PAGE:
Goldman Sachs will seek $130,000, or triple the monetary value that Taylor gained (whichever is larger), for every violation he is found to have committed.
Back in 2007 Taylor created false trades and hid his position from his employers, including the risk, profits, and losses that he was working with. He had managed to bypass internal systems for trading on the Chicago Mercantile Exchange, and manually entered the false trades into the system.
Michael DuVally, a spokesman for Goldman Sachs, said that “Matt Taylor provided false explanations when confronted about irregularities we detected in his account during the Dec. 14, 2007, trading day. He admitted his misconduct following the market close, and was promptly removed from his job and terminated soon thereafter.”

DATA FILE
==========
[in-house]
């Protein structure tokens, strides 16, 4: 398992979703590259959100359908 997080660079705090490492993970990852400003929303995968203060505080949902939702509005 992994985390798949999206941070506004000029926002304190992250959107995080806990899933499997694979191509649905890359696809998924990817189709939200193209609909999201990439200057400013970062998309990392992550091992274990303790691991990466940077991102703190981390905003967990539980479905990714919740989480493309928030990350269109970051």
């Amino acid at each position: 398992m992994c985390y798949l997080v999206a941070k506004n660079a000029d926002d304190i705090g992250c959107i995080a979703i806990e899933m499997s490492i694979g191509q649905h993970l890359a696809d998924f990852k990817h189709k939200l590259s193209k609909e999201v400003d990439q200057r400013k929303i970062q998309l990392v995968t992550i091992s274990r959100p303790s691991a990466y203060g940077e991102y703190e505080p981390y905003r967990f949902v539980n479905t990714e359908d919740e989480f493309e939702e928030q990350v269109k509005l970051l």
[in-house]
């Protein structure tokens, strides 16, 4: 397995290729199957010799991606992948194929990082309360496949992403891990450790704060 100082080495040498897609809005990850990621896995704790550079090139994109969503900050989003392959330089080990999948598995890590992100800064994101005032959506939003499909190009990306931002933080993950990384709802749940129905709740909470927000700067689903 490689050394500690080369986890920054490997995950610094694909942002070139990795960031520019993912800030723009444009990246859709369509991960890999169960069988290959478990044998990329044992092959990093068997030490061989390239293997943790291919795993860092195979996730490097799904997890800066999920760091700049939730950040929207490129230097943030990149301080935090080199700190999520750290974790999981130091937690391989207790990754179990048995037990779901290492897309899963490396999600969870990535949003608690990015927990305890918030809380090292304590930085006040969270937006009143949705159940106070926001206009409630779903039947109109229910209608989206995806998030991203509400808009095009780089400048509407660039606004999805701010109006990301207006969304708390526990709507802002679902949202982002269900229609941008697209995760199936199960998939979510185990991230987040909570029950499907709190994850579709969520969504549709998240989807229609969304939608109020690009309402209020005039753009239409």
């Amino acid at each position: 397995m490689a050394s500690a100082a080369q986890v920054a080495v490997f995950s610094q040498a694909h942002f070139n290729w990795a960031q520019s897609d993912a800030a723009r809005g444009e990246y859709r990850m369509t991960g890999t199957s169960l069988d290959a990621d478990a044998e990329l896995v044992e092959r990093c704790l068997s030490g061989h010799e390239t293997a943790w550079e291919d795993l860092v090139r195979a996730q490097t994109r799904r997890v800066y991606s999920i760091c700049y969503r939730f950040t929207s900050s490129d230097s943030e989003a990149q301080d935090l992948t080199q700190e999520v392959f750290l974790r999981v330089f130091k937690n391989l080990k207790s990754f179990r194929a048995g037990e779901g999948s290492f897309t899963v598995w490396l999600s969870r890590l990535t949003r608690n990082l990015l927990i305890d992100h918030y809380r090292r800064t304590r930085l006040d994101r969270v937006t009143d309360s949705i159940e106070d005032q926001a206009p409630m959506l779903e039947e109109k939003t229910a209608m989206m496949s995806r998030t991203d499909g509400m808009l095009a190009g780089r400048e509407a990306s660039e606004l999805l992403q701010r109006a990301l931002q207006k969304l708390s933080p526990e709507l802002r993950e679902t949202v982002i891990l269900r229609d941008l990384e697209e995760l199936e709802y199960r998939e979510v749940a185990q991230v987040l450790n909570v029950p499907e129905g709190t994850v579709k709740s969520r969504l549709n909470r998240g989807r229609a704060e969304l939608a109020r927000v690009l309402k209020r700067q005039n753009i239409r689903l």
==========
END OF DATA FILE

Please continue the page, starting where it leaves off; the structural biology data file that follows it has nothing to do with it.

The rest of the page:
“Taylor’s scheme culminated in his concealment of a notional value of an approximately $8.3 billion long e-mini futures position (future contracts tied to the S&P 500 Index).”
“Since these events, which had no impact on customer funds, we have further enhanced our controls.”
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